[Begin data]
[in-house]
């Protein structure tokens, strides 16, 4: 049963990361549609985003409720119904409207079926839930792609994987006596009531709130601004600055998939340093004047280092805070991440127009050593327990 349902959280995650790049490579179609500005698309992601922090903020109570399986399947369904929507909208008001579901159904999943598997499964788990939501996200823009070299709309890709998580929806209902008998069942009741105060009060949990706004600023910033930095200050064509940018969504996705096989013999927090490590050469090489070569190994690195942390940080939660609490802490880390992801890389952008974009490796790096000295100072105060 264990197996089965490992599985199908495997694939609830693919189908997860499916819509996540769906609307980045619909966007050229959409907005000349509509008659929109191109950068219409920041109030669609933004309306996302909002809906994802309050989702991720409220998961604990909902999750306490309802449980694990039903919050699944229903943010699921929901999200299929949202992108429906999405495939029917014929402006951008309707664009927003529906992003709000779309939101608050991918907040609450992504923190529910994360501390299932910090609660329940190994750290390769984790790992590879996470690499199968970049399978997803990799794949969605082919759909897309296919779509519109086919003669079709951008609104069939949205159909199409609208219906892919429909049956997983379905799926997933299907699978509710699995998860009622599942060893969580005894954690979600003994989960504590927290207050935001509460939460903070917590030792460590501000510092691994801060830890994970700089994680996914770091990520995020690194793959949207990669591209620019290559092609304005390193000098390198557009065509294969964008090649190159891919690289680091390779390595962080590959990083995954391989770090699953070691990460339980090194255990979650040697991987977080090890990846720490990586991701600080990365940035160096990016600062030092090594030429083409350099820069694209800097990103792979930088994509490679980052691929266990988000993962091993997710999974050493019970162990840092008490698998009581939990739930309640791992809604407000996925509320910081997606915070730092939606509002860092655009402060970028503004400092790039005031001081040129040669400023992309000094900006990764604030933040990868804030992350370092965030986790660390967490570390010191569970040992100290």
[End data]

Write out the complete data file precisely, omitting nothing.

[in-house]
């Protein structure tokens, strides 16, 4: 049963990361549609985003409720119904409207079926839930792609994987006596009531709130601004600055998939340093004047280092805070991440127009050593327990 349902959280995650790049490579179609500005698309992601922090903020109570399986399947369904929507909208008001579901159904999943598997499964788990939501996200823009070299709309890709998580929806209902008998069942009741105060009060949990706004600023910033930095200050064509940018969504996705096989013999927090490590050469090489070569190994690195942390940080939660609490802490880390992801890389952008974009490796790096000295100072105060 264990197996089965490992599985199908495997694939609830693919189908997860499916819509996540769906609307980045619909966007050229959409907005000349509509008659929109191109950068219409920041109030669609933004309306996302909002809906994802309050989702991720409220998961604990909902999750306490309802449980694990039903919050699944229903943010699921929901999200299929949202992108429906999405495939029917014929402006951008309707664009927003529906992003709000779309939101608050991918907040609450992504923190529910994360501390299932910090609660329940190994750290390769984790790992590879996470690499199968970049399978997803990799794949969605082919759909897309296919779509519109086919003669079709951008609104069939949205159909199409609208219906892919429909049956997983379905799926997933299907699978509710699995998860009622599942060893969580005894954690979600003994989960504590927290207050935001509460939460903070917590030792460590501000510092691994801060830890994970700089994680996914770091990520995020690194793959949207990669591209620019290559092609304005390193000098390198557009065509294969964008090649190159891919690289680091390779390595962080590959990083995954391989770090699953070691990460339980090194255990979650040697991987977080090890990846720490990586991701600080990365940035160096990016600062030092090594030429083409350099820069694209800097990103792979930088994509490679980052691929266990988000993962091993997710999974050493019970162990840092008490698998009581939990739930309640791992809604407000996925509320910081997606915070730092939606509002860092655009402060970028503004400092790039005031001081040129040669400023992309000094900006990764604030933040990868804030992350370092965030986790660390967490570390010191569970040992100290």